Child custody affects parents regardless of marital status. It is the first priority when couples separate, and it is never easy. However, there is a misconception that there are winners and losers in child custody agreements, and that is false.
The child custody laws in New Jersey reflect most of the United States. But, there are differences, and those differences are there to make child custody issues less contentious and hostile.
Understanding Custody Laws
Child custody has two parts – legal and physical custody.
Legal custody is when one person has the right to make decisions about the child’s life, including medical and education choices. Parents can be granted sole or joint custody.
A parent that has sole custody makes the final decisions concerning the child.
Physical custody reflects where the child resides. The two types are joint and sole physical custody.
Joint custody means that parents split their time with their child equally. You can split the time in various ways. The most common is altering a weekly schedule.
Sole physical custody means that the child resides primarily at one residence with one parent. Most of the time, the other parent will have visitation that also works on a schedule. The schedule is either decided by a judge or both parents coming to an agreement.
New Jersey courts tend to lean towards favoring joint legal and physical custody agreements. The courts prefer that both parents are involved in their child’s life to foster healthy relationships.
The courts prefer 50/50 custody arrangements when deciding joint custody agreements. However, the court weighs the best interest of the child and whether both parents share responsibility for the child’s wellbeing.
What is an unfit parent in New Jersey?
It is ultimately up to a judge to decide if a parent is unfit and take everything into account.
The most common reasons a parent is deemed unfit includes:
- A history of drug and alcohol abuse
- A history or criminal record of domestic assault
- A parent demonstrating no interest or support in the child’s wellbeing
The courts take other things into account when deviating from a joint and physical custody arrangement.
- One parent has been the primary guardian for the majority of the child’s life.
- The child has siblings that the court doesn’t want to separate them from.
Can a child choose which parent to live with?
In New Jersey, a child over the age of 12 can request which parent they wish to live with after a separation or divorce. While the child’s wishes are taken into account, the judge makes the final decision based on facts and the child’s best interest.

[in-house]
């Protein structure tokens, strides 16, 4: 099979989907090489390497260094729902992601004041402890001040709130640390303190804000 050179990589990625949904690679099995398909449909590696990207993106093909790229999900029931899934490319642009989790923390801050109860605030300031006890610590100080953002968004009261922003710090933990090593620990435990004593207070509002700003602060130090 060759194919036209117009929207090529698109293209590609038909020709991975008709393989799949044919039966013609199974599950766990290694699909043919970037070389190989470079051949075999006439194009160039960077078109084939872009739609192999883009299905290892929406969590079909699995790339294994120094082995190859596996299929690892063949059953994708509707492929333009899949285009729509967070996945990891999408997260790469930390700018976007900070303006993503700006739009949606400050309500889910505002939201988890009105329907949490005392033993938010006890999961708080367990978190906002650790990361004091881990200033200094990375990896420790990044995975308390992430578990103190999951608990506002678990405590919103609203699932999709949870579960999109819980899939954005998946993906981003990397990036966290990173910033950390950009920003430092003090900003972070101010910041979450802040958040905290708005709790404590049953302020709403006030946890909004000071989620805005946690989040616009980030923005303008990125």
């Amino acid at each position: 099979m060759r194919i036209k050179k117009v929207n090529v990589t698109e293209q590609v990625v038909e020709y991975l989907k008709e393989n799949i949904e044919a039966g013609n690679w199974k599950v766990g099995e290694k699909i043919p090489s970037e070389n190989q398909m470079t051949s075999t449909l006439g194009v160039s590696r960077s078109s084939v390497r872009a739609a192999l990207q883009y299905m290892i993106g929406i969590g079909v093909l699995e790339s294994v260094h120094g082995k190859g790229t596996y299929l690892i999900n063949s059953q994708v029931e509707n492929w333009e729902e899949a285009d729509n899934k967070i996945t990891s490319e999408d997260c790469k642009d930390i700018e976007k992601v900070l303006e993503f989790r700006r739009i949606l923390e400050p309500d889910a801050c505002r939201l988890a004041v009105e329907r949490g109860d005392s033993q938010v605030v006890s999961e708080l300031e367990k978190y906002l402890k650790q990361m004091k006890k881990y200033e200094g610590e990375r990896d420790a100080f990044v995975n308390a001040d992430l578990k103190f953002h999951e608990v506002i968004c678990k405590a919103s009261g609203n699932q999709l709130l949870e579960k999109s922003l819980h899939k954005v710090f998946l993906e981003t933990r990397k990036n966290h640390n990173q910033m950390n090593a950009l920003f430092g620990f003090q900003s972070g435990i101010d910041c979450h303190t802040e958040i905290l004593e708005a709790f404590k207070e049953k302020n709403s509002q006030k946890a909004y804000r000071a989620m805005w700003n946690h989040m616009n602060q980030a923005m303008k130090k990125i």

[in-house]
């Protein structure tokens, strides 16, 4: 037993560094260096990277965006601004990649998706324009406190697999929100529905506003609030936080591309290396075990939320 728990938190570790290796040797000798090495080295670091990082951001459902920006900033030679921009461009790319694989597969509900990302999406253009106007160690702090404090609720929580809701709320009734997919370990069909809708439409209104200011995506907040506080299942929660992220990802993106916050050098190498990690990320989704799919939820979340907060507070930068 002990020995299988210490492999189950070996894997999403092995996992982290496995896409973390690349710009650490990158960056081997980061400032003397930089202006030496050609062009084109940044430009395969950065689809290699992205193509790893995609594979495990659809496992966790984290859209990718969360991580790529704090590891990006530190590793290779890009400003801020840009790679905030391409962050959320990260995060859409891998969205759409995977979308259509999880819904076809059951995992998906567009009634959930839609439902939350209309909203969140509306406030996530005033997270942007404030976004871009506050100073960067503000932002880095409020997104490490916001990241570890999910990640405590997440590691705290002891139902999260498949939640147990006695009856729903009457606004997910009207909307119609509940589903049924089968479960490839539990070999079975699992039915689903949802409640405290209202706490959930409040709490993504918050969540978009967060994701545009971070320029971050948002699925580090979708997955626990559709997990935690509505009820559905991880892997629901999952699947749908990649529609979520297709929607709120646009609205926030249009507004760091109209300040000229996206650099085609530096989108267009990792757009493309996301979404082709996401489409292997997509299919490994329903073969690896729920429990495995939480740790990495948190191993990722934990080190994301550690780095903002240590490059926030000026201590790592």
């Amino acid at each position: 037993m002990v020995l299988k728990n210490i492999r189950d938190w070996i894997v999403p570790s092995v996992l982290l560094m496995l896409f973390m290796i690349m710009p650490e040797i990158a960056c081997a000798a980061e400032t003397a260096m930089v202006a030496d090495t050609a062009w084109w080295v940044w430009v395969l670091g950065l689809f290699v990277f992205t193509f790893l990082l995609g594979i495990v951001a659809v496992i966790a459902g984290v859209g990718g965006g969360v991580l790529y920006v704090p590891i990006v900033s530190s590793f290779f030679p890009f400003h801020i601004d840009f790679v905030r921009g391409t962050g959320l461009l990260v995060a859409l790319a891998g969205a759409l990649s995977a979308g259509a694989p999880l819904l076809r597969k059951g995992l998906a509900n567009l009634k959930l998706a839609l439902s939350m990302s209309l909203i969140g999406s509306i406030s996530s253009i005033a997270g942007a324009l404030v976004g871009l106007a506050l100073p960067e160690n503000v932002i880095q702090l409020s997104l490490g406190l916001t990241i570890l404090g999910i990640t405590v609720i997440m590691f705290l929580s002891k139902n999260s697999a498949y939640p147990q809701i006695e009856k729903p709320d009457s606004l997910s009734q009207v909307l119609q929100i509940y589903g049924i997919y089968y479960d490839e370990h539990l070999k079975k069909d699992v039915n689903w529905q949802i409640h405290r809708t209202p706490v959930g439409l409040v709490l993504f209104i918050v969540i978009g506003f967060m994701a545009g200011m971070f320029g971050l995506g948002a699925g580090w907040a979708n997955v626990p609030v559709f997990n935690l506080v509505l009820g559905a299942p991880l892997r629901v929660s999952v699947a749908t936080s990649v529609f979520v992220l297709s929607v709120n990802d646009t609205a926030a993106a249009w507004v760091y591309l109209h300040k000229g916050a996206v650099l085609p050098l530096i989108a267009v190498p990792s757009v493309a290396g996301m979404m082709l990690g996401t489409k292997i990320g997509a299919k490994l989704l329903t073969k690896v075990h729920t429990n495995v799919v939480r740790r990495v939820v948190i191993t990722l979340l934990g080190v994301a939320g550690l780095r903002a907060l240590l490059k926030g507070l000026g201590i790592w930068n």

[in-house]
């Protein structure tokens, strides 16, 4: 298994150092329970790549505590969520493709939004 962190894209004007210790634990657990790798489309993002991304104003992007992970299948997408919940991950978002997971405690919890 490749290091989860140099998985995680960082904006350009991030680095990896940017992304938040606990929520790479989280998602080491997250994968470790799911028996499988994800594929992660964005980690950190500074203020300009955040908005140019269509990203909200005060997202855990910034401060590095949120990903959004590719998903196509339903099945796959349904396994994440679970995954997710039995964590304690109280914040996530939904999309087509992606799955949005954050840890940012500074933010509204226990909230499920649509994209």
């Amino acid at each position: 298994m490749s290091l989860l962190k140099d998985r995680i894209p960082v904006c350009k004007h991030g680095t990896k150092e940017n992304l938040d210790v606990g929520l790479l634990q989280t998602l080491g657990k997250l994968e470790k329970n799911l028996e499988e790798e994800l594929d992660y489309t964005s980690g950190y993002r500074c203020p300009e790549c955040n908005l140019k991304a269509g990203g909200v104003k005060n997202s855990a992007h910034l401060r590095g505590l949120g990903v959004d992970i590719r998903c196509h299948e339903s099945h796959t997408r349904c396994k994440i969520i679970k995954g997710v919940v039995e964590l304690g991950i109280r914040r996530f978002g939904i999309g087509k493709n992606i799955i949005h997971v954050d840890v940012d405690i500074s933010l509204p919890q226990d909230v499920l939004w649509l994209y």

The only time a child has the last word about who they’re going to live with is if they are emancipated or 18 years or older.
Child custody and child support are not the same things. Both parents are responsible for feeding and clothing a child, along with having a safe home to live in. Child support is the way to ensure that those things happen even after parents separate.
Two parties are involved when determining child support – the custodial and non-custodial parent.
The custodial parent is the one that the child lives with and tends to their daily needs. A non-custodial parent is the other parent and typically pays child support. But, they also have visitation rights and the right to help make important decisions for the child.
However, that is not always the case, either. A parent may have to pay child support and have no legal or joint custody of the child.
At the same time, neither parent may pay child support if both parents have similar expenses relating to the care of their child.
Understand Your Child Custody Rights
Child custody cases can get complicated and messy. New Jersey child custody laws do work to benefit the child’s best interest. However, it is rarely that cut and dry.
If you’re preparing to divorce or separate, it is always a good idea to contact an attorney concerning child custody worries. It is up to you to prove you have the best interest of the child in mind, and an attorney is there to advocate for you, your child, and your child custody rights.
At MR. Men’s Rights Divorce & Family Law™, we will fight for your desired custody rights with your child’s best interest in mind. You don’t have to navigate this stressful road alone. Contact us today so you can start the next chapter of your life.